The Charlatan casts a magic spell with his flute. The puppets come to life, leap from their little stage and perform a vigorous Russian Dance among the astounded carnival-goers.
The second scene, after the performance, is set in Petrushka's Cell 'inside' the little theatre. The walls are painted in dark colors and decorated with stars, a half-moon and jagged icebergs or snow-capped mountains. With a resounding crash, the Charlatan kicks Petrushka into this barren cell. We see that Petrushka leads a dismal "life" behind the show curtains. Although Petrushka is a puppet he feels human emotions which include bitterness toward the Charlatan for his imprisonment as well as love for the beautiful Ballerina. All of this is sensitively described by Stravinsky's fantasia-like piano breaks. A frowning portrait of his jailer hangs above him as if to remind Petrushka that he is a mere puppet. The infuriated clown-puppet shakes his fists at the Charlatan's stern glare and tries to escape from his cell but fails.
The Ballerina then enters the room. Petrushka ineptly attempts to express his love for her but she rejects his pathetic, self-conscious advances and hastily departs. Petrushka collapses in a melancholic reverie.
In the third scene the audience learns that the Moor leads a much more comfortable "life" than Petrushka. The Moor's room is spacious and lavishly decorated and is painted in bright reds, greens and blues. Rabbits, palm trees and exotic flowers decorate the walls and floor. The Moor reclines on a divan and plays with a coconut, attempting to cut it with his scimitar. When he fails he believes that the coconut must be a god and proceeds to pray to it.
The Charlatan places the Ballerina in the Moor's room. The Ballerina is attracted to the Moor's handsome appearance. She plays a saucy tune on a toy trumpet (represented by a cornet in the original 1911 orchestration) and dances with the Moor.
Petrushka finally breaks free from his cell, and he interrupts the seduction of the Ballerina. Petrushka attacks the Moor but soon realizes he is too small and weak. The Moor beats Petrushka. The clown-puppet flees for his life, with the Moor chasing him, and escapes from the room.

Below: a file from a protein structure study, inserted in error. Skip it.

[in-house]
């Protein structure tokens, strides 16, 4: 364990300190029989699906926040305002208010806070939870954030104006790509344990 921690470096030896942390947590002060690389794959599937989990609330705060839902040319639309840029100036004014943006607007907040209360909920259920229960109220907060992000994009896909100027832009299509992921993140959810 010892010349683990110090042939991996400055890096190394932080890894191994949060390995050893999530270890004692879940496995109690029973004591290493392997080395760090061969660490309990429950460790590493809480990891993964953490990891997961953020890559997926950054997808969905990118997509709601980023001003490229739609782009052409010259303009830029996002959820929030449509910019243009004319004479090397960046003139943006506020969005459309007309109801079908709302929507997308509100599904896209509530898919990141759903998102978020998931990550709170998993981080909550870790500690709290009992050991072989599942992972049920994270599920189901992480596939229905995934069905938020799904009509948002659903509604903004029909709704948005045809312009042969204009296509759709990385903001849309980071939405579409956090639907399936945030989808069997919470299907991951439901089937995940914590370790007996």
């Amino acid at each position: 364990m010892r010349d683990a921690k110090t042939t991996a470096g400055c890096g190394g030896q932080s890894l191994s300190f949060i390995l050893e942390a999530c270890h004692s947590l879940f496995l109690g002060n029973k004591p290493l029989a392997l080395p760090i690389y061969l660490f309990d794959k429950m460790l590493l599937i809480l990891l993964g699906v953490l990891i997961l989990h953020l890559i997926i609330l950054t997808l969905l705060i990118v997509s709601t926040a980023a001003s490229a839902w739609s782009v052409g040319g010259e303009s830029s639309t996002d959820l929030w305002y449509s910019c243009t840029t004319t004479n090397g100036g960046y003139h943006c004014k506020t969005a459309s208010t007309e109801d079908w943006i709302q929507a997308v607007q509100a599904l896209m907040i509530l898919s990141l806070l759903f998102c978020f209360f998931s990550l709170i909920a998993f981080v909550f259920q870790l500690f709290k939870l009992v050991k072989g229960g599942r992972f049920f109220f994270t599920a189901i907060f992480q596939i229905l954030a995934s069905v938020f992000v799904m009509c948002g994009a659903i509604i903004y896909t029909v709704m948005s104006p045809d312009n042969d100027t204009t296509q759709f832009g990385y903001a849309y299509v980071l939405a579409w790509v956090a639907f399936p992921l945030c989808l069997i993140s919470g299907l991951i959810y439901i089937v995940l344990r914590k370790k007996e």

The fourth and final scene returns to the carnival. Some time has passed; it is now early evening. The orchestra introduces a chain of colourful dances as a series of apparently unrelated characters come and go about the stage as snow begins to fall. The first and most prominent is the Wet-Nurses’ Dance, performed to the tune of the folk song "Down the Petersky Road". Then comes a peasant with his dancing bear, followed in turn by a group of a gypsies, coachmen and grooms and masqueraders.
As the merrymaking reaches its peak, a cry is heard from the puppet-theater. Petrushka suddenly runs across the scene, followed by the Moor in hot pursuit brandishing his sword, and the terrified Ballerina chasing after the Moor, fearful of what he might do. The crowd is horrified when the Moor catches up with Petrushka and slays him with a single stroke of his blade.
The police question the Charlatan. The Charlatan seeks to restore calm by holding the "corpse" above his head and shaking it to remind everyone that Petrushka is but a puppet.
As night falls and the crowd disperses, the Charlatan leaves, carrying Petrushka's limp body. All of a sudden, Petrushka's ghost appears on the roof of the little theatre, his cry now in the form of angry defiance. Petrushka's spirit thumbs its nose at his tormentor from beyond the wood and straw of his carcass.
Now completely alone, the Charlatan is terrified to see the leering ghost of Petrushka. He runs away whilst allowing himself a single frightened glance over his shoulder. The scene is hushed, leaving the audience to wonder who is "real" and who is not.
The work is divided into four parts (tableaux) with the following scenes:
Part I: The Shrovetide Fair
- I. Introduction (at the Shrovetide Fair)
- II. The Crowds
- III. The Charlatan's Booth
- IV. Russian Dance
Part II: Petrushka's Cell
- I. Petrushka's Cell
Part III: The Moor's Room
- I. The Moor's Room
- II. Dance of the Ballerina
- III. Waltz - The Ballerina & the Moor
Part IV: The Shrovetide Fair (Evening)
- I. The Shrove-Tide Fair (Near evening)
- II. Dance of the Wet Nurses
- III. Dance of the Peasant and the Bear
- IV. Dance of the Gypsy Girls
- V. Dance of the Coachmen and Grooms
- VI. The Masqueraders
- VII. The Scuffle: The Moor and Petrushka
- VIII. Death of Petrushka
- IX. The Police and the Juggler
- X. Vociferation of Petrushka's Ghost
Prior to the premiere of the ballet, Stravinsky and several other pianists like Russian composer Nikolai Tcherepnin used a piano four-hands version for the rehearsals. This version has never been published, even though several other pianists like Paul Jacobs and Ursula Oppens have played it in concerts.
In 1921, Stravinsky created a piano arrangement for Arthur Rubinstein entitled Trois mouvements de Petrouchka, which the composer admitted he could not play himself for lack of adequate left hand technique.